Griffith Asia Institute was proud to host Assistant Professor Michael Cohen last Friday May 17th. GAI’s Director, Professor Andrew O’Neil, and Professor Michael Cohen (University of Southern Denmark) were selected for the 2012 Collaborative Travel Grant Scheme Award for their project titled: Testing the Nuclear Umbrella: Asia and Europe Compared. The project has been awarded $10,000 in the first round of the scheme. Co-funded by the two institutions, the collaborative scheme aims to assist researchers from each institution to undertake onsite visits to colleagues in the other institution in order to develop collaborative research projects which will lead to joint publications in high quality research outlets and joint external grants. GAI was very fortunate that Prof Cohen took some time to address a group of researchers about Nuclear Proliferation during his visit.
Prof Cohen’s speech titled “When Nuclear Proliferation Causes Peace: Leaders and the Psychology of Nuclear Learning” discussed how Iran and North Korea are pushing closer to developing nuclear weapons. The United States and its allies in the Persian Gulf and East Asia face the challenge of realising regional objectives in the face of new nuclear powers.
A key question addressed was the effect that nuclear proliferation will have on the conflict propensity of these weak revisionist states. Prof Cohen discussed how the historical record shows that nuclear proliferation often prevents conflict but sometimes causes it. This presents a puzzle: when does nuclear proliferation cause peace?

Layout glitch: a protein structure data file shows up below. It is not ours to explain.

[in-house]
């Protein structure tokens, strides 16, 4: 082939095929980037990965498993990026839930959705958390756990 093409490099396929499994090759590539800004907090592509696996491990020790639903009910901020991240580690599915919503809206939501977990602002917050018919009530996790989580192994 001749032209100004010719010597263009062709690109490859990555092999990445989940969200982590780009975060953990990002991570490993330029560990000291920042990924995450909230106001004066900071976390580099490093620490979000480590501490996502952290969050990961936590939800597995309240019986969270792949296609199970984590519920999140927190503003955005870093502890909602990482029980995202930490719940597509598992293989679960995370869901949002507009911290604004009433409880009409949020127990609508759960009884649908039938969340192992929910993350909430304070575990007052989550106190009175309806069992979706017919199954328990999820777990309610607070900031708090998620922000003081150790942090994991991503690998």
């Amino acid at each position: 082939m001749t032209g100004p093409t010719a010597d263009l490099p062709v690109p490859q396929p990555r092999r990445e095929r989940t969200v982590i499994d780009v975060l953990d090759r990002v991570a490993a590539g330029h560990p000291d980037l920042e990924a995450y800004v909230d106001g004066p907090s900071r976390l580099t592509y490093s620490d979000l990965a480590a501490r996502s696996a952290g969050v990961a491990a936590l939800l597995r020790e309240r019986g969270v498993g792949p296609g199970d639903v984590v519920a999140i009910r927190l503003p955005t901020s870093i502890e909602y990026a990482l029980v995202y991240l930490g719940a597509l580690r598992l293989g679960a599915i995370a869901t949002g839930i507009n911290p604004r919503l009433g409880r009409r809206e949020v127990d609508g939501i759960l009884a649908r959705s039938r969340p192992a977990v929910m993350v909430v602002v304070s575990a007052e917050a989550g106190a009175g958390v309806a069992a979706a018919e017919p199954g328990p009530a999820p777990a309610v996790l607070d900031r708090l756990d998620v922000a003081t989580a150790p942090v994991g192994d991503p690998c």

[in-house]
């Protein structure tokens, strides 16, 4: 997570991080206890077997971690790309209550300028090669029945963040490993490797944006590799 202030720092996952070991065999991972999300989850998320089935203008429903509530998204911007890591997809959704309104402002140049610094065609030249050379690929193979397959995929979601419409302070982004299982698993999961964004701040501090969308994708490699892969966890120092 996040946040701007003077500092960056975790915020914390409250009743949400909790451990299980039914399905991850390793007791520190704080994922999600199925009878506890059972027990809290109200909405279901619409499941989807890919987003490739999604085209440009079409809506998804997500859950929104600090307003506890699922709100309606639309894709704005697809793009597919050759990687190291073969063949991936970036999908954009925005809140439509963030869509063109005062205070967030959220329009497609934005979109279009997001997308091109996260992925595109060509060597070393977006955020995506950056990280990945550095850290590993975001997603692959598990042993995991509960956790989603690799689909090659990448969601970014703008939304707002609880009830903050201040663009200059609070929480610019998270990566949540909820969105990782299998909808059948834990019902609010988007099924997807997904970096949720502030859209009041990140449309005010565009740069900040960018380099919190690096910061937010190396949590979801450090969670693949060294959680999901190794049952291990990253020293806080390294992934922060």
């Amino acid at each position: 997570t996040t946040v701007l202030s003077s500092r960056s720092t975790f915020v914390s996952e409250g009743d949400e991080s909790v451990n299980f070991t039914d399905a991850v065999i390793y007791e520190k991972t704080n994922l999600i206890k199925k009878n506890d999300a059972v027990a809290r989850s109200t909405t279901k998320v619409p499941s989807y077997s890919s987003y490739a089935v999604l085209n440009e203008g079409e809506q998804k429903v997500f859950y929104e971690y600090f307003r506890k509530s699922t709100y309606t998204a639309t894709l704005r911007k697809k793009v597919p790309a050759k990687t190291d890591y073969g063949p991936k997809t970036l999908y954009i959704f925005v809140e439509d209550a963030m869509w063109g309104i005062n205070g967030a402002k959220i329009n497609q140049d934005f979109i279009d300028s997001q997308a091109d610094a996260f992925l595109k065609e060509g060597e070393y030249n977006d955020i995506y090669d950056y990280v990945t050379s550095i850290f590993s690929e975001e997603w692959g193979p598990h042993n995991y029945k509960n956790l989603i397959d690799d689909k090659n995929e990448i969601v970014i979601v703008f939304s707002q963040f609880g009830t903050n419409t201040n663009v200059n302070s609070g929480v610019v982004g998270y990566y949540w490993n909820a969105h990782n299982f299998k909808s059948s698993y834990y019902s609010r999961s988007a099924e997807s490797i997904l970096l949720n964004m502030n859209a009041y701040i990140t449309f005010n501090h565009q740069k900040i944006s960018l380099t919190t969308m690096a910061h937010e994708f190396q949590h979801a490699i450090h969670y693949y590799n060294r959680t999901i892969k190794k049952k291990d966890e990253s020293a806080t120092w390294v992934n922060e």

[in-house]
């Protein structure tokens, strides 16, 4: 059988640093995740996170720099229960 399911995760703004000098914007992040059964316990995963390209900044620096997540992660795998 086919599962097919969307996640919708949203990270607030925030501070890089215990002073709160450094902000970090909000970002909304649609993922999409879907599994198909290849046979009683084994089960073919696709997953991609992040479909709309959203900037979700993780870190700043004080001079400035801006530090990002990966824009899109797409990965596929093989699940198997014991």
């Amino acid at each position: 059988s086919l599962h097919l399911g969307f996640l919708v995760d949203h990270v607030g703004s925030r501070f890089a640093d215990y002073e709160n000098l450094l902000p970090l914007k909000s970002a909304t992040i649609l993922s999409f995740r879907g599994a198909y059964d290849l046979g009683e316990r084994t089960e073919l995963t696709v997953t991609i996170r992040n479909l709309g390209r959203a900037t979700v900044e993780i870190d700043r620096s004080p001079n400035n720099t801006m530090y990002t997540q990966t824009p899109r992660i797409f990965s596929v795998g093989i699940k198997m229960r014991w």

Prof Cohen used statistical, experimental and historical evidence to support the argument that nuclear proliferation is dangerous when leaders learn that nuclear compellence is safe and safe when they learn that it is dangerous. He argued that this suggests counter intuitive policy prescriptions for the United States and its allies in engaging such new nuclear powers. If Iranian or North Korean leaders cause a nuclear crisis where they experience fear of imminent nuclear war, the historical record suggests that ensuring that they believe that they have some control over the crisis will make nuclear proliferation cause peace.
Michael D. Cohen is an Assistant Professor in the Department of Political Science at the University of Southern Denmark. His research has been published in the journal International Security and a Stanford University Press edited volume, and has been funded by the Simons Foundation, the Lyndon Baines Johnson Foundation, and numerous fellowships from the University of British Columbia and the University of Southern Denmark. He is currently completing a book manuscript titled When Nuclear Proliferation Causes Peace.